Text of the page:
Professional Jeweler Archive: Golden Opportunities

April 2003

Feature


Golden Opportunities

Innovative yet classic styles stay in play, especially in hoops, pendants and bold cuffs


If you follow the catwalks of New York City and the European fashion capitals, you’ve seen big geometric shapes and unique chain links everywhere. If you prefer to prowl the red carpets of Hollywood premieres and awards shows, you’ve noticed bold chandelier earrings are ubiquitous. But when it comes to your everyday gold jewelry customer, you know simple designs clean up the competition.

“Earrings are the strongest category, led by tubular hoops, classic buttons and drop styles,” says Brian Fleming, vice president of marketing at Carla Corp., East Providence, RI. But earrings are only one part of a woman’s jewelry wardrobe, he says, and classics don’t have to be boring. Geometric designs – kept in check – offer clean, sharp lines. A focus on heritage can lead to interest in ethnic designs, often in high-karat gold. Regardless of style, gold jewelry consumers want to spend wisely and are choosing good craftsmanship.

Gemstones

Mixing gemstones with gold can spark your sales. “They add a flash of color that complements gold jewelry,” says Duvall O’Steen, marketing coordinator/jewelry for the World Gold Council in New York City. Gems holding sway right now are pink tourmaline, purple amethyst and anything green or blue.

For something different, colorless moonstone and rutilated quartz can be as interesting as richly pigmented gems when set in rich yellow gold jewelry.

Finishes

High polish is always in style, but your not-so-basic customer might be drawn to a matte finish that shows off a design’s lines. “Depletion gilding is another interesting finish,” says Britt Anderson, designer/owner of Britt Anderson Designs Inc., Effingham, IL. “The technique involves sandblasting and then oxidizing gold with a torch using a reduced flame. Once blackened, the jewelry is pickled in a warm, mild acid, which leaves a brighter surface color.”

Some other finishes to consider – especially with the rich color of higher karat gold – are antiqued or brushed.

By Category

Consider this advice from WGC and gold jewelry manufacturers as you prepare to stock up for the rest of the year:

Earrings: Hoop, drop, chandelier and long dangles offer the movement many consumers desire.

Necklaces: Simple pendants can feel classic and contemporary at the same time. Long links, versatile lariats, layered chain and pendants are popular. So are spiritual and fashion cross pendants and charms. Creating a stir are fun and funky chain links.

Rings: For women wanting to make big statements, bold cocktail rings – with or without gems – are making inroads again, and stackable rings remain on the fashion scene. Look for diamond-cut, sandblasted and faux diamond finishes.

Bracelets: Classic cuffs and stackable bangles are adorning wrists.

Brooches: Nature motifs – especially floral – are popular. Nautical and animal themes offer something for almost everyone. And geometric shapes satisfy urges from classic to contemporary.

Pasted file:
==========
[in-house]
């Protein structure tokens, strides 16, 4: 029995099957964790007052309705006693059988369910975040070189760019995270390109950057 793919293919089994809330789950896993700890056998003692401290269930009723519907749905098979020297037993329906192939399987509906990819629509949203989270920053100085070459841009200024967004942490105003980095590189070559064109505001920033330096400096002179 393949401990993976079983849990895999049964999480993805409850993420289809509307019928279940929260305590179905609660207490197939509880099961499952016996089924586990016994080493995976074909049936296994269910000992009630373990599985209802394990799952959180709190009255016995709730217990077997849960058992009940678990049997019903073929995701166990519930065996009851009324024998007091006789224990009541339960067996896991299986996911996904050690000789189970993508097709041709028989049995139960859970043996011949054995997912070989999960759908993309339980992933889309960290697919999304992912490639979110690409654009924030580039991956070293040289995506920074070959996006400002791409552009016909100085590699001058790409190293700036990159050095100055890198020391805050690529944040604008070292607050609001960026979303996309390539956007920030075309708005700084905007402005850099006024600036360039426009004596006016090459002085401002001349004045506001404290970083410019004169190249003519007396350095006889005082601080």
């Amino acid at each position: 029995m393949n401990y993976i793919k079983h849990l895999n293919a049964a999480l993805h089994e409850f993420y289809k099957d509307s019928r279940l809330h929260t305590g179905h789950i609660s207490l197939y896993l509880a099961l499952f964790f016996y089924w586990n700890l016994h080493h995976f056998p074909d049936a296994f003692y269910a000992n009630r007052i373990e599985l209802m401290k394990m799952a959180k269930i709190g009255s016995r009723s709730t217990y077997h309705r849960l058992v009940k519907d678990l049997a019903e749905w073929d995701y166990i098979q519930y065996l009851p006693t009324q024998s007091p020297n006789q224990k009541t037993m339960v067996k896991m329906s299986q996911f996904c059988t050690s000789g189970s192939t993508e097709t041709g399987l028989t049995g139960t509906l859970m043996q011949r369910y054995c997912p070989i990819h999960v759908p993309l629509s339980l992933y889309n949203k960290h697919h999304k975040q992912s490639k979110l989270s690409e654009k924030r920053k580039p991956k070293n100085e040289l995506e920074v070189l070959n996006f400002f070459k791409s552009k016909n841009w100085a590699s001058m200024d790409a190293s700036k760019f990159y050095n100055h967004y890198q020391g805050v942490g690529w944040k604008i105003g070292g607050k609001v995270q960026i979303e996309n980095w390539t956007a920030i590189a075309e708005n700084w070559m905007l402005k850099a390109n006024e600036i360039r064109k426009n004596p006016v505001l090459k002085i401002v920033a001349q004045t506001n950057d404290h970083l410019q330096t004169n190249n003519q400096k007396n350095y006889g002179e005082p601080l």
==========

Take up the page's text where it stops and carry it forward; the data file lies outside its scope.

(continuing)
Future

Gold jewelry designers and manufacturers see some clear trends looming. “Open and geometric links will wrap the neck, and large fashion crosses will be a big trend,” says Shelly Light, executive vice president of sales and merchandising at Michael Anthony, Mount Vernon, NY.

Creativity will be important, adds Anderson, especially if the economy doesn’t stifle it. Stocking classic jewelry with contemporary twists may offer safe harbor. “With war threats and financial markets the way they are,” says Fleming, “people will stay with basic designs. They won’t take a lot of risks with jewelry.”

– by Lorraine M. O’Donnell, A.J.P.


Photo by Robert Weldon.
18k gold lariat with circles and squares is part of the Geo Tile collection.

Robert Lee Morris; New York City; (212) 554-9158.

Leaf-inspired 18k suite with diamond accents is $1,727-$9,319 suggested retail.

Vendorafa Lombardi/
ViewPoint Showrooms, New York City; (212) 696-1881, fax (212) 213-5494.

18k gold rings glisten with diamonds. Suggested retail, $1,600-$2,200.

Werner Haring/Jewelfish Inc., Pittsburgh, PA; (412) 281-6612, fax (412) 281-6624.

18k green gold necklace from the Paisley collection features 0.40 carat of diamonds. Suggested retail, $7,200.

Mdviani Designs, Ridgefield, NJ; (201) 840-5410, fax (201) 840-5412.

18k rose gold rings.

Vhernier/KWM Exclusives Inc., New York City; (212) 570-6065, fax (212) 570-6720, kwmgems@aol.com.

14k white and yellow gold beaded cuff bracelet.

Leo Frank & Sons, Troy, MI; (800) 934-3900.

14k gold necklaces.

Leslie’s, Greenwich, CT; (800) 221-2628 or (203) 869-7071, fax (800) 962-4246 or (203) 869-8696.

14k white and yellow gold earrings are from the Casandra collection.

Carla Corp., East Providence, RI; (800) 556-7092, fax (401) 438-0455.

14k gold cross pendant.

Michael Anthony, Mount Vernon, NY; (914) 699-0000, fax (914) 699-2335.

18k gold Alexandra cuff bracelet is $1,600 suggested retail.

Britt Anderson Designs Inc., Effingham, IL; (217) 347-3083.

18k lion brooch features a diamond-set tail.

Mattioli/KWM Exclusives Inc., New York City; (212) 570-6065, fax (212) 570-6720, kwmgems@aol.com.

18k gold bracelet features a sapphire-accented clasp. Suggested retail, $569.

Silber’s Inc., Houston, TX; (800) SILBERS or (713) 784-6226, fax (888) SILBERS or (713) 784-0396.

14k jewelry suite has diamond accents.

Stahl Design, Providence, RI; (888) 655-6736, info@stahldesignusa.com.

18k gold bracelet with 0.54 carat of G-H/VS1-SI1 diamonds is $3,645 suggested retail.

Henderson Design Ltd., Charlotte, NC; (800) 566-2300, fax (704) 333-4644.

18k yellow gold star cuff bracelet with 1.37 carats of diamonds is $6,810 suggested retail.

Susan Michel Ltd., Flushing, NY; (718) 591-3722, fax (718) 380-3835.

Copyright © 2003 by Bond Communications